Apartheid, an assassination, an avalanche, the Falklands War, and a palace break-in are just a few of the historical storylines in season four of Netflix Emmy-winning series The Crown—not to mention the long-awaited introduction of Princess Diana and the U.K.’s first female Prime Minister, Margaret Thatcher.

The Crown’s original production designer Martin Childs creates his magic once again for this installment spanning from the late 1970s through 1990, turning soundstages and country estates into Buckingham Palace, Kensington Palace, Windsor Castle, Balmoral, Mustique, and the HMY Royal Britannia. The Oscar- and Emmy-winning designer and his set decorators Sophie Coombes, Alison Harvey, and Carolyn Boult also designed the Prime Minister’s digs at 10 Downing Street, the Spencer family estate Althorp House, and a royal tour through Australia and New Zealand. The production team worked on some 400 sets for the 10 new episodes (on Netflix now) and found it essential they did not all look the same. “Designing the historical sets is more of an interpretation because you have to make them all look very different from each other; that is the aim. If you follow the research, they will all look alike,” Childs tells AD.

The Buckingham Palace sets stay the same stylistically, and the designer says the other sets don’t necessarily keep up with the times. “Just as the ’60s didn’t suddenly go Austin Powers, we didn’t go Dynasty,” he says.

Below, Childs walks us through a few historic moments in this season’s The Crown.

Charles and Diana’s First Meeting

While this scene wasn’t filmed at the actual Spencer family home, where it happened, “ours went one better because the Great Hall inspired a kind of courtship dance” between Prince Charles (pictured) and the future Princess Diana, says Childs.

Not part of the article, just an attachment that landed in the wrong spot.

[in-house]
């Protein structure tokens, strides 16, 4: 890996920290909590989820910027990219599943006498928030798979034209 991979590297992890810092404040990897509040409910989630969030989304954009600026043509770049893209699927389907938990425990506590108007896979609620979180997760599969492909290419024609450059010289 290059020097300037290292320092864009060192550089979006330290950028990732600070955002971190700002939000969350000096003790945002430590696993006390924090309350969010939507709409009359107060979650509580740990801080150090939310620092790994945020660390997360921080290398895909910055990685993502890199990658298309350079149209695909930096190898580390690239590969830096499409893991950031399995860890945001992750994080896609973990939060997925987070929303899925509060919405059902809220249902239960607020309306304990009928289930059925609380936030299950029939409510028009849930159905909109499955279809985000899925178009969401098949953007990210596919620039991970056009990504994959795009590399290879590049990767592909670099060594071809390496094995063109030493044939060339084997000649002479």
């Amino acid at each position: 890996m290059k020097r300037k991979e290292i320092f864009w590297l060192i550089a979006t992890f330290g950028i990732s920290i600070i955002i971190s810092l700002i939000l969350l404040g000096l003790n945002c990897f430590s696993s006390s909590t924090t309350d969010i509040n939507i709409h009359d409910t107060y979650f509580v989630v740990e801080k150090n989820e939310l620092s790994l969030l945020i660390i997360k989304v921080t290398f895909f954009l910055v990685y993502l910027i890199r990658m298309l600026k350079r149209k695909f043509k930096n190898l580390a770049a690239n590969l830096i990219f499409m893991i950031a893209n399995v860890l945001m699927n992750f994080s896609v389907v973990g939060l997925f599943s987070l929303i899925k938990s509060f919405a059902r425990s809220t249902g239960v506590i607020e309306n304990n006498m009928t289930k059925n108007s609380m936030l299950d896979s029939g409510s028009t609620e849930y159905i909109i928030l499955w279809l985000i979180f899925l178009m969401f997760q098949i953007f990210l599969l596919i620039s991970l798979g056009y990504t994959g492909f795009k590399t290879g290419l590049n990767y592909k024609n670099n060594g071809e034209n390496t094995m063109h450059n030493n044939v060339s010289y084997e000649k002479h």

Photo: Des Willie

The Great Hall of the Spencer family estate, known as Althorp House, sets the scene for Prince Charles’s (John O’Connor) impromptu meeting with a 16-year-old Diana (Emma Corrin) while he is courting her sister Lady Sarah. Hiding behind a large potted plant and dressed as a tree (she was in rehearsals for A Midsummer Night’s Dream), she captures the prince’s attention, and the rest is history.

“[The house we used for Althorp] was a bull’s-eye with both its fantastic interior and exterior, and looked like the real thing. I walked into the Great Hall and saw it needed almost no dressing, and all we added was four pedestals in each corner and filled it with flower arrangements that looked like Diana’s tree costume,” explains Childs. “Outside, all the house needed was a more emphatic sense of arrival, so we created a stonework gateway out of plaster for Charles to drive through.”



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